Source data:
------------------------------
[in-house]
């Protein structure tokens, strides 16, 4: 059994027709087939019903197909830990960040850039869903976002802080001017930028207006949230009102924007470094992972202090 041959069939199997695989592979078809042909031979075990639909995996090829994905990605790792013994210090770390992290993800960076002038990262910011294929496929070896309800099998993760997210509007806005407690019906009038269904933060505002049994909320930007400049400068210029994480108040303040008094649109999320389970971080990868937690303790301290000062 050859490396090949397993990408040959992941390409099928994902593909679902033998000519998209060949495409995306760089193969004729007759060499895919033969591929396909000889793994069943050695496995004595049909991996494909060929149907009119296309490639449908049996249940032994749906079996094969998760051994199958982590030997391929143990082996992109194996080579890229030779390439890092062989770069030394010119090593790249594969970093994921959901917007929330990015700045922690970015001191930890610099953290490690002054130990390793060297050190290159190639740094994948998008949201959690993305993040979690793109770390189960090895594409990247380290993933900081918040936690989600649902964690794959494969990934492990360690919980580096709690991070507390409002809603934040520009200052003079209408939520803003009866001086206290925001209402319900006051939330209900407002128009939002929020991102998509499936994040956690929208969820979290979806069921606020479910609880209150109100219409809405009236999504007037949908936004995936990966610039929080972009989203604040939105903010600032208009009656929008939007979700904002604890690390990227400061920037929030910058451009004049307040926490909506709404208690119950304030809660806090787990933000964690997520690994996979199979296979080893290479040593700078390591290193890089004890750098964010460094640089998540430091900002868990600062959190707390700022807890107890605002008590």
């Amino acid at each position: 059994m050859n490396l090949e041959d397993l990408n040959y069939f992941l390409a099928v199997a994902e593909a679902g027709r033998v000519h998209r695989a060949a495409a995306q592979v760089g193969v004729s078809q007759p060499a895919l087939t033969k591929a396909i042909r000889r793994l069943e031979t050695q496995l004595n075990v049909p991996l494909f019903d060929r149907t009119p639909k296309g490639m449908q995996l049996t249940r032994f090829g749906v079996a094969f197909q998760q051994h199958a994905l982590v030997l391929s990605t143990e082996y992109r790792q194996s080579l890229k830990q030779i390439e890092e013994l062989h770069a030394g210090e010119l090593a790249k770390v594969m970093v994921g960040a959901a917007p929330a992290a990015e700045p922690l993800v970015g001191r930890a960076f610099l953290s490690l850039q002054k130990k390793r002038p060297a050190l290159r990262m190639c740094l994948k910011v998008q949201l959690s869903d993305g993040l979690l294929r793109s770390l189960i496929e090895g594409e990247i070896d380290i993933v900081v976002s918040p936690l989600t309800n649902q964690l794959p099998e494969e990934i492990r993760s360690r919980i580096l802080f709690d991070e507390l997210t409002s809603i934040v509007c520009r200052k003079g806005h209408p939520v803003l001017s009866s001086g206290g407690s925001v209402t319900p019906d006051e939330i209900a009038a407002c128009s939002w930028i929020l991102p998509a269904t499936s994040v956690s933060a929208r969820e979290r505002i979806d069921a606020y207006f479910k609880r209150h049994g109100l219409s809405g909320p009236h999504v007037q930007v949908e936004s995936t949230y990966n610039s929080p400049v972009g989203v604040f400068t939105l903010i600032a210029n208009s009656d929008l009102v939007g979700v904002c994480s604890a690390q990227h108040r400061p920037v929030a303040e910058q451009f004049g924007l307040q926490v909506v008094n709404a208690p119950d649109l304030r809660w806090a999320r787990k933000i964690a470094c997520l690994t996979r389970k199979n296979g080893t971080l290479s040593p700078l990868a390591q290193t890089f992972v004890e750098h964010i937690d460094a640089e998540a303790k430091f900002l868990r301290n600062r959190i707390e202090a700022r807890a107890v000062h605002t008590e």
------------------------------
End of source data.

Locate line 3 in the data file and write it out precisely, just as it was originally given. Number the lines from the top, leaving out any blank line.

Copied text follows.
């Amino acid at each position: 059994m050859n490396l090949e041959d397993l990408n040959y069939f992941l390409a099928v199997a994902e593909a679902g027709r033998v000519h998209r695989a060949a495409a995306q592979v760089g193969v004729s078809q007759p060499a895919l087939t033969k591929a396909i042909r000889r793994l069943e031979t050695q496995l004595n075990v049909p991996l494909f019903d060929r149907t009119p639909k296309g490639m449908q995996l049996t249940r032994f090829g749906v079996a094969f197909q998760q051994h199958a994905l982590v030997l391929s990605t143990e082996y992109r790792q194996s080579l890229k830990q030779i390439e890092e013994l062989h770069a030394g210090e010119l090593a790249k770390v594969m970093v994921g960040a959901a917007p929330a992290a990015e700045p922690l993800v970015g001191r930890a960076f610099l953290s490690l850039q002054k130990k390793r002038p060297a050190l290159r990262m190639c740094l994948k910011v998008q949201l959690s869903d993305g993040l979690l294929r793109s770390l189960i496929e090895g594409e990247i070896d380290i993933v900081v976002s918040p936690l989600t309800n649902q964690l794959p099998e494969e990934i492990r993760s360690r919980i580096l802080f709690d991070e507390l997210t409002s809603i934040v509007c520009r200052k003079g806005h209408p939520v803003l001017s009866s001086g206290g407690s925001v209402t319900p019906d006051e939330i209900a009038a407002c128009s939002w930028i929020l991102p998509a269904t499936s994040v956690s933060a929208r969820e979290r505002i979806d069921a606020y207006f479910k609880r209150h049994g109100l219409s809405g909320p009236h999504v007037q930007v949908e936004s995936t949230y990966n610039s929080p400049v972009g989203v604040f400068t939105l903010i600032a210029n208009s009656d929008l009102v939007g979700v904002c994480s604890a690390q990227h108040r400061p920037v929030a303040e910058q451009f004049g924007l307040q926490v909506v008094n709404a208690p119950d649109l304030r809660w806090a999320r787990k933000i964690a470094c997520l690994t996979r389970k199979n296979g080893t971080l290479s040593p700078l990868a390591q290193t890089f992972v004890e750098h964010i937690d460094a640089e998540a303790k430091f900002l868990r301290n600062r959190i707390e202090a700022r807890a107890v000062h605002t008590e």